Japan's ruling party faces sexism backlash as it invites women to look but not talk at key meetings

Hongkong A week after the Tokyo 2020 Die olympiese hoof het bedank na aanleiding van seksistiese opmerkings, 'n ander manlike agt-jarige leier in Japan het woede aangetas deur misogynistiese opmerkings.

Toshihiro Nikai, secretary general of the country’s leading Liberal Democratic Party (LDP), on Tuesday proposed that women lawmakers should be able to observe the party’s key meetingsbut not speak in them.
The 82-year-old’s plan to allow five female lawmakers to observe the party’s main gatherings was a response to criticism that the LDP’s board is dominated by men, volgens Reuters. On February 15, Tomomi Inada, who was Japan’s second female defense minister, had written to Nikai with suggestions on how to promote women within the party and ensure they were more involved in policy making.
Two of the party’s 12-member board are women, while only three of its 25-member general council are female.
    Nikai said it was important for the women tofully understand what kind of political discussions are happeningat the directorsmeeting and the general council. “It’s about letting them take a look,” hy het bygevoeg, at a news conference on Tuesday.
    Online, his proposals became a trending topic attracting thousands of posts, with Twitter users lambasting the remarks as tone deaf and sexist.
    How hopelessbut I bet (Nikai) still thinks he’s doing something good here. Dink, but look, we’re letting them (the female lawmakers) attend. But nope, it can’t go as far as letting them have a say,” tweeted Hiroki Mizoguchi, a prominent author on immigration issues in Japan. “It’s like he’s saying it’s better having women at the meeting than not there at allIt’s really horrific,” hy het bygevoeg.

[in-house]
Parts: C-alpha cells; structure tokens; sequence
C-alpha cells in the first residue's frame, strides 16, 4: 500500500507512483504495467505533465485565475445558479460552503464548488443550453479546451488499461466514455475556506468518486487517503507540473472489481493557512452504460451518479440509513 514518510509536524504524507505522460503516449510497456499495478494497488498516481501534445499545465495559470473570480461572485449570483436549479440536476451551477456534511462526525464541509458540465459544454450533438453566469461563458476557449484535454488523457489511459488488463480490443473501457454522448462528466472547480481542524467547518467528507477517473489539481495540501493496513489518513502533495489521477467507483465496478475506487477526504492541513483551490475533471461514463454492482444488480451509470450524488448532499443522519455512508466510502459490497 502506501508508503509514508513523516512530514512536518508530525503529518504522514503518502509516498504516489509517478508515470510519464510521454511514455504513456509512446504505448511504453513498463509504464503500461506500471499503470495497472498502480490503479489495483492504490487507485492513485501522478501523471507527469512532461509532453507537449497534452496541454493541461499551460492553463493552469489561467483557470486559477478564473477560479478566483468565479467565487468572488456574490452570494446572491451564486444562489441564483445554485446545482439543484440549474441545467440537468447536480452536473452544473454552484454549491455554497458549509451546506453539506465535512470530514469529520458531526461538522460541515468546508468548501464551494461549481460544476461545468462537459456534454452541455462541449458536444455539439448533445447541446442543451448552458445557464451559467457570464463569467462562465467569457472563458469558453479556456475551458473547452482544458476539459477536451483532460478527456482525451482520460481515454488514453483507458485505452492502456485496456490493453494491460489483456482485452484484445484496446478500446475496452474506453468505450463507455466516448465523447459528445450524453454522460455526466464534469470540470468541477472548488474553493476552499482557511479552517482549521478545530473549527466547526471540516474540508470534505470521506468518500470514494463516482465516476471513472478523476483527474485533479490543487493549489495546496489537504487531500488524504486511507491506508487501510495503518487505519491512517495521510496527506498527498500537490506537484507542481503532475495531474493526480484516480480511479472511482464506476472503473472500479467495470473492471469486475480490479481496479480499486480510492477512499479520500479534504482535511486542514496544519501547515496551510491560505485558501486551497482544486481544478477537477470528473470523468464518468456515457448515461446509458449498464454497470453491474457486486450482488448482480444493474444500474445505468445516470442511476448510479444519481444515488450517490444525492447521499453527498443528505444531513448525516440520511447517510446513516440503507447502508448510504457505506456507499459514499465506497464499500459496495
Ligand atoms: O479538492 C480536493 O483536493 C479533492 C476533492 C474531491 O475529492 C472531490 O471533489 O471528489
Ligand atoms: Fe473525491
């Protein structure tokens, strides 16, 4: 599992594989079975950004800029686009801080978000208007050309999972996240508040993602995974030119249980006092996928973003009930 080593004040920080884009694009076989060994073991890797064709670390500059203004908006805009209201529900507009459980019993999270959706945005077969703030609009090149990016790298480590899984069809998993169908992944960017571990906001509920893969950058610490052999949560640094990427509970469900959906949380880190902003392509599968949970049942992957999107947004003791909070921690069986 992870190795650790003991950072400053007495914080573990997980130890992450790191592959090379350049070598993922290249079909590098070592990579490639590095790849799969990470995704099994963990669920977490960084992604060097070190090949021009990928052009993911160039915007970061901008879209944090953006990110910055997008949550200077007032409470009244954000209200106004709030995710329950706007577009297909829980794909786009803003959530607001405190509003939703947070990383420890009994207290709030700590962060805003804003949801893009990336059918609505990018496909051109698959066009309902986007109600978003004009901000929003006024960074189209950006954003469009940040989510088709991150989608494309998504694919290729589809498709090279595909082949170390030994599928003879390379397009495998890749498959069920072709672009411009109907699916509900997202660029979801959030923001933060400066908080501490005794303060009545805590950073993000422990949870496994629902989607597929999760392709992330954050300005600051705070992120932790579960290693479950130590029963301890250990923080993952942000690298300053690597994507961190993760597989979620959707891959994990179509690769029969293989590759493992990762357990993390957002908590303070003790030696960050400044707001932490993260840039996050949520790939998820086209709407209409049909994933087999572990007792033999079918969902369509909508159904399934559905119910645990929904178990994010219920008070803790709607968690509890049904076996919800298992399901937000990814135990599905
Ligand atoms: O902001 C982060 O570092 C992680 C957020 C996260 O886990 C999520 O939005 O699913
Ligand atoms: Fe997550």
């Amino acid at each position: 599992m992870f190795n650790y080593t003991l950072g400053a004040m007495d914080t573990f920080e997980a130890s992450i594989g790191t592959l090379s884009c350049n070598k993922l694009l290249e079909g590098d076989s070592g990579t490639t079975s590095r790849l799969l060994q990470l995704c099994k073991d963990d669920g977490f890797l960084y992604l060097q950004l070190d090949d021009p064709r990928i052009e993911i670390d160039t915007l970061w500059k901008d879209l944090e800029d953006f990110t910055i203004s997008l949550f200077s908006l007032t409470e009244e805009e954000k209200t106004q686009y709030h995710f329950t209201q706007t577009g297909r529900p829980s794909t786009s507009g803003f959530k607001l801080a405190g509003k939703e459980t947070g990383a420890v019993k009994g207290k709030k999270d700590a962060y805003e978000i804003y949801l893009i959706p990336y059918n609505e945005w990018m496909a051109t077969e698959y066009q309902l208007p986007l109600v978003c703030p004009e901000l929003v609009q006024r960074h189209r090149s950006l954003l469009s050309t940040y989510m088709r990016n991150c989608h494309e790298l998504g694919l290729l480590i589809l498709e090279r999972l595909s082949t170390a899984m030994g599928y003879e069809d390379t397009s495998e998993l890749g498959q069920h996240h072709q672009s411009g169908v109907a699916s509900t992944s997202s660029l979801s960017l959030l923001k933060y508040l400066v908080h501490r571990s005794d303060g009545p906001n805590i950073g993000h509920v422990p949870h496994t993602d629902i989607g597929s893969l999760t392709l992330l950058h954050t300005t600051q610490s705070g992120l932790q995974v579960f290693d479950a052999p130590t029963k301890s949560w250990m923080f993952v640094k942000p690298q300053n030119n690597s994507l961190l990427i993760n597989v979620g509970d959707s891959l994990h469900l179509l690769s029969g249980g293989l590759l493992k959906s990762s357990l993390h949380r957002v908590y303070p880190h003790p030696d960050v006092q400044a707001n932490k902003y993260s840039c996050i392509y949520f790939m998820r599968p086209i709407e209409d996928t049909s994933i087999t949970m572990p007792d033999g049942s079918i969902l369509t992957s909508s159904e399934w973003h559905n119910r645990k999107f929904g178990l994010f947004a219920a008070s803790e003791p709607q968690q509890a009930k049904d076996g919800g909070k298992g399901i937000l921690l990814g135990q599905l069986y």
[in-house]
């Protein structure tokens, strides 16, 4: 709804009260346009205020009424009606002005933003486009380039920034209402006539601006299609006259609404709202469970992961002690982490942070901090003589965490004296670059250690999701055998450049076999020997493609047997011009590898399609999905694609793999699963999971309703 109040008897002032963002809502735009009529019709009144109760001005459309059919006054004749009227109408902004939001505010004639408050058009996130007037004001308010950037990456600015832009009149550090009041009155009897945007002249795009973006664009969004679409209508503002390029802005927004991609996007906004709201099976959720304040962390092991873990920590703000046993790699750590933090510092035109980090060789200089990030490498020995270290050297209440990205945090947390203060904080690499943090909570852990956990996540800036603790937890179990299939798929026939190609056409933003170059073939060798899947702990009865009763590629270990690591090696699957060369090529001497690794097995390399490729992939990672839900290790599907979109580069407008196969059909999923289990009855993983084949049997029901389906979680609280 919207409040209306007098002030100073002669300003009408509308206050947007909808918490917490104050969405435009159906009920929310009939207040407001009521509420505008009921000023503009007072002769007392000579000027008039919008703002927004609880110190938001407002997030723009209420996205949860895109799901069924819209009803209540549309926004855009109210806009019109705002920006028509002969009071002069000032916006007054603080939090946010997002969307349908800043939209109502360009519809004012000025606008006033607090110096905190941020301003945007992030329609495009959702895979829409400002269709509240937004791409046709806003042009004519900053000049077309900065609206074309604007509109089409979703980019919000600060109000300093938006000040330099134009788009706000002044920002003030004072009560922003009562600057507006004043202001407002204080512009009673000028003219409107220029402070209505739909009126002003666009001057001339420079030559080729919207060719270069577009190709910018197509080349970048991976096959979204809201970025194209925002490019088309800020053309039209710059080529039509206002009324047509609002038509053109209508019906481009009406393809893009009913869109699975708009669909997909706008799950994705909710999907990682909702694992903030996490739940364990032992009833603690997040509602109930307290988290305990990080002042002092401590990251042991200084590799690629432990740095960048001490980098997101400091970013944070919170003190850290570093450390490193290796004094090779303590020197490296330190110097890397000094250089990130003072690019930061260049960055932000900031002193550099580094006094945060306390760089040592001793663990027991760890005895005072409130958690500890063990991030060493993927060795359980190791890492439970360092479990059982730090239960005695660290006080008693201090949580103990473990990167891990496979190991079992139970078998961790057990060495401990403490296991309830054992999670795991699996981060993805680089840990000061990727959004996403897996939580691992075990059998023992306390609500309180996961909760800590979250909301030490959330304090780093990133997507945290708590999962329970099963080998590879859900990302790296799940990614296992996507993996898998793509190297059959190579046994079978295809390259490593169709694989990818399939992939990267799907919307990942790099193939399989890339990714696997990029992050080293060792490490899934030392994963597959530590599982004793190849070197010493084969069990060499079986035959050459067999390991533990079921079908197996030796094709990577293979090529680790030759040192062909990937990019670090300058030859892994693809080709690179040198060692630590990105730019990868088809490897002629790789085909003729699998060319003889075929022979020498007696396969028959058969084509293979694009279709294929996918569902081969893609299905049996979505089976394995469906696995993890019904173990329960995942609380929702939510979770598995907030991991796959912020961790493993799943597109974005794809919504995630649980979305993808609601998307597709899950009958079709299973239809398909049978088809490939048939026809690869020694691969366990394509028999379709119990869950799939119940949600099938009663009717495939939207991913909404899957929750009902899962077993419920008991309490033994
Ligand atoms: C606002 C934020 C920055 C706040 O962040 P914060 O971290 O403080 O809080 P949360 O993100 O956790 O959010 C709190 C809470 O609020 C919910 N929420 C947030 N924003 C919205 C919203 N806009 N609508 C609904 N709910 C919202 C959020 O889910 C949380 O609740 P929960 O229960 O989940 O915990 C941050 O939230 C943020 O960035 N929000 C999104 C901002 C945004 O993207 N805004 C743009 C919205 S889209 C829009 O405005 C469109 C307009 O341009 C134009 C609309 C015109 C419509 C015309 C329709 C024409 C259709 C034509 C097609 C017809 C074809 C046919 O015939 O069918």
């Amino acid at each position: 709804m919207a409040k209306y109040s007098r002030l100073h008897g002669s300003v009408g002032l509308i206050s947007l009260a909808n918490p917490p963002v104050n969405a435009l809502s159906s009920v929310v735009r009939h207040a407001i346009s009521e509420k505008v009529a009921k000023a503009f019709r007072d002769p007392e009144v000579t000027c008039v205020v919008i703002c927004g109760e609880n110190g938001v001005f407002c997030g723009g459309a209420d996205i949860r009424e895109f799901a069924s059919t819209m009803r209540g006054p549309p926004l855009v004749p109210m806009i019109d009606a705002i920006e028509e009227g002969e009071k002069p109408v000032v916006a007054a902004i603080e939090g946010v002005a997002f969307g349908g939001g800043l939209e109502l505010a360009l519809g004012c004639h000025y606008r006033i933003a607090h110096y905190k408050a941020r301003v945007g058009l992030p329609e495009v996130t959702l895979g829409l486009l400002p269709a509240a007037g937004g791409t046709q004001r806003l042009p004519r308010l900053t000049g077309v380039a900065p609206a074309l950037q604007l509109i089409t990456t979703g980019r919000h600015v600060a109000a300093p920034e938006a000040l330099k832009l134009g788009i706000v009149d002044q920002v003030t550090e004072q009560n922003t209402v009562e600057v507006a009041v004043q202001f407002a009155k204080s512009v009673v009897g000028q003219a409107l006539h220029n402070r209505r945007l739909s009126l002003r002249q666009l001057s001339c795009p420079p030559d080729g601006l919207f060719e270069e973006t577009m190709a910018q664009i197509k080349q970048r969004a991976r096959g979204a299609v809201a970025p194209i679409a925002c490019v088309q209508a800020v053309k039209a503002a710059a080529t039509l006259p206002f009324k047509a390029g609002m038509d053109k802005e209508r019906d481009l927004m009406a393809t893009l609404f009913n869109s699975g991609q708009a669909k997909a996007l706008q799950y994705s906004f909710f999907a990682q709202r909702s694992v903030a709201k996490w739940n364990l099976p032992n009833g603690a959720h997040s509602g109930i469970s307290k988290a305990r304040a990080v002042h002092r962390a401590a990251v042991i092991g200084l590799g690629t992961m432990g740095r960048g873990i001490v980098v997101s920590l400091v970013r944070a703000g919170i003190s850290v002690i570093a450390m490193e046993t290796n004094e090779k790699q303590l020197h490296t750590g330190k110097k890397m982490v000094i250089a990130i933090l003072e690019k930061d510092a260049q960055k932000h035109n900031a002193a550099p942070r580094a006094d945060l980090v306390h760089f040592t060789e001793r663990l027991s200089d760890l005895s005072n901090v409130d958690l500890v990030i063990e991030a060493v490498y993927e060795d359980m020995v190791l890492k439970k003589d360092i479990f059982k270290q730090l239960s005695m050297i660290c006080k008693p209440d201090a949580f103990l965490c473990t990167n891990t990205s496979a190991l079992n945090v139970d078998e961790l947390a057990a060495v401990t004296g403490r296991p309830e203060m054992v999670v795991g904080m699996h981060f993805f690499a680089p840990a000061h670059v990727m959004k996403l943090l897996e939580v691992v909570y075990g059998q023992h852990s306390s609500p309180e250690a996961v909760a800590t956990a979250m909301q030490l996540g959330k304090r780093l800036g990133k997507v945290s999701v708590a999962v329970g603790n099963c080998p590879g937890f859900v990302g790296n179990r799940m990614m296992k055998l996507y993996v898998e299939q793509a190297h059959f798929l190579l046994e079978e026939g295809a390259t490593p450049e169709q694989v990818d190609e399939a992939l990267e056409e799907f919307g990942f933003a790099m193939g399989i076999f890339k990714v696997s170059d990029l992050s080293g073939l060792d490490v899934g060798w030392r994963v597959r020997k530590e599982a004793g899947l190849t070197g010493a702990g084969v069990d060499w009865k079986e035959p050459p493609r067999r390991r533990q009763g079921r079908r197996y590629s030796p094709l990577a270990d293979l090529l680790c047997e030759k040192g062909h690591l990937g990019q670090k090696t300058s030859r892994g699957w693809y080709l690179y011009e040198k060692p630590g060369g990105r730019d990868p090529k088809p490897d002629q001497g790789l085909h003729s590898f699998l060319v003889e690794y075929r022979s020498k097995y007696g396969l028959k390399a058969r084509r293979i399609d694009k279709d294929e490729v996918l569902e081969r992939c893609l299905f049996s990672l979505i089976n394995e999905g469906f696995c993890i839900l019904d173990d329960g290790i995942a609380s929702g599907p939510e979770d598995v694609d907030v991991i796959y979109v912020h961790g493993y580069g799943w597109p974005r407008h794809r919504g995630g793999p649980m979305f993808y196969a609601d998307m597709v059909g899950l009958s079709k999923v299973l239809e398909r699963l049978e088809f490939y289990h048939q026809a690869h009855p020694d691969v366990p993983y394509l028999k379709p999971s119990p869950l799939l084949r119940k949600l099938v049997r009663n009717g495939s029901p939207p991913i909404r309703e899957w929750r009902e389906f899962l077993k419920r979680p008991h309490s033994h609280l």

Japanese writer Mieko Kawakami, best-known for her feminist novel Breasts and Eggs, ook blasted Nikai’s comments on Twitter as “onaanvaarbaar” en “misogynistic,” writing that male ruling party members will never understand the issue of gender equality.
    According to their views, men will take care of women as long as women don’t threaten them and stay on their lane. Women are treated as second-class citizens forever here in Japan,” Kawakami added.
    CNN has reached out to the office of the LDP General Council, which said thatnothing has been officially decidedabout women joining key meetings as observers.

    A bad week for women

    Last Friday, Yoshiro Mori, ouderdom 83, resigned from his post as Tokyo 2020 Olympics chairman after sexist remarks he made about women were leaked to Japanese media.
    Mori said at an Olympic board of trustees meeting thatmeetings with lots of women take longer” omdat “women are competitiveif one member raises their hand to speak, others might think they need to talk too,” according to reports in the Japanese media.
    If you want to increase female membership, you would be in trouble unless you put time limits in place,” he is reported to have added.
    Mori, a former prime minister, later resigned and offered hisdeepest apologiesfor his comments adding, “my inappropriate statement has caused a lot of chaos.

    Globally, politics remains one of the most male-dominated spheres in society. Enigste 25% of all national parliamentarians were women as of October 2020, volgens to the Inter-Parliamentary Union, a global organization of national parliaments.
    But in Japan, that figure is even lower. Enigste 46 van 465 lower house lawmakers are womenthat’s fewer than 10%, compared to a 20% average in Asia, as of October.
      Over the past decade, demographic challenges and the growing number of women in higher education have slowly started to change Japan’s male-dominated management structures.
      But while women account for 51% of the Japanese population, volgens aan 2018 World Bank data, the country is ranked 121 uit 153 countries in the World Economic Forum’s latest global gender gap index.

      Kommentaar gesluit.